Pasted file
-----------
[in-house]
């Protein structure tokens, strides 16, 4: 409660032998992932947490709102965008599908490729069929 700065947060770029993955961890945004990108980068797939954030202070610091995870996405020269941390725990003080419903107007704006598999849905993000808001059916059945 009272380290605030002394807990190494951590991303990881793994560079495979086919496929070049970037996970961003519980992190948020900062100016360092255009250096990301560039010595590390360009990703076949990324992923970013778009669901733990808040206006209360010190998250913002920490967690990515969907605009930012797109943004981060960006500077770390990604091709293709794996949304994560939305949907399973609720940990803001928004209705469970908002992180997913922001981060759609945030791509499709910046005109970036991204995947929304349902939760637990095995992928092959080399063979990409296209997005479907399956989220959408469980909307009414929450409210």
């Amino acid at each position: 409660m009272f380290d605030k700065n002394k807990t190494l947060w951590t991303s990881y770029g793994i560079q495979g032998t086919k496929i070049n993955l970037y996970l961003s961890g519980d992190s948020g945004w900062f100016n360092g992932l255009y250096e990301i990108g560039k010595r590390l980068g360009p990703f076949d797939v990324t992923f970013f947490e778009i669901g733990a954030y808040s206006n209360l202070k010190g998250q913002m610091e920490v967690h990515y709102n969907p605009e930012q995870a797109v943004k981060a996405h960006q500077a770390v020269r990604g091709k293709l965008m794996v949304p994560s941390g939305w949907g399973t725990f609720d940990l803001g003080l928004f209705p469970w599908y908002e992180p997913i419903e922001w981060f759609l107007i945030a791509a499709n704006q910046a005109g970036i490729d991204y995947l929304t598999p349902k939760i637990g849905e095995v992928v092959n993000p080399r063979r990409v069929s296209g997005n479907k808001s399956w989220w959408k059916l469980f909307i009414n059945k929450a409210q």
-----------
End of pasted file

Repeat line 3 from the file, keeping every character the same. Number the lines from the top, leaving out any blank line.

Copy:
């Amino acid at each position: 409660m009272f380290d605030k700065n002394k807990t190494l947060w951590t991303s990881y770029g793994i560079q495979g032998t086919k496929i070049n993955l970037y996970l961003s961890g519980d992190s948020g945004w900062f100016n360092g992932l255009y250096e990301i990108g560039k010595r590390l980068g360009p990703f076949d797939v990324t992923f970013f947490e778009i669901g733990a954030y808040s206006n209360l202070k010190g998250q913002m610091e920490v967690h990515y709102n969907p605009e930012q995870a797109v943004k981060a996405h960006q500077a770390v020269r990604g091709k293709l965008m794996v949304p994560s941390g939305w949907g399973t725990f609720d940990l803001g003080l928004f209705p469970w599908y908002e992180p997913i419903e922001w981060f759609l107007i945030a791509a499709n704006q910046a005109g970036i490729d991204y995947l929304t598999p349902k939760i637990g849905e095995v992928v092959n993000p080399r063979r990409v069929s296209g997005n479907k808001s399956w989220w959408k059916l469980f909307i009414n059945k929450a409210q």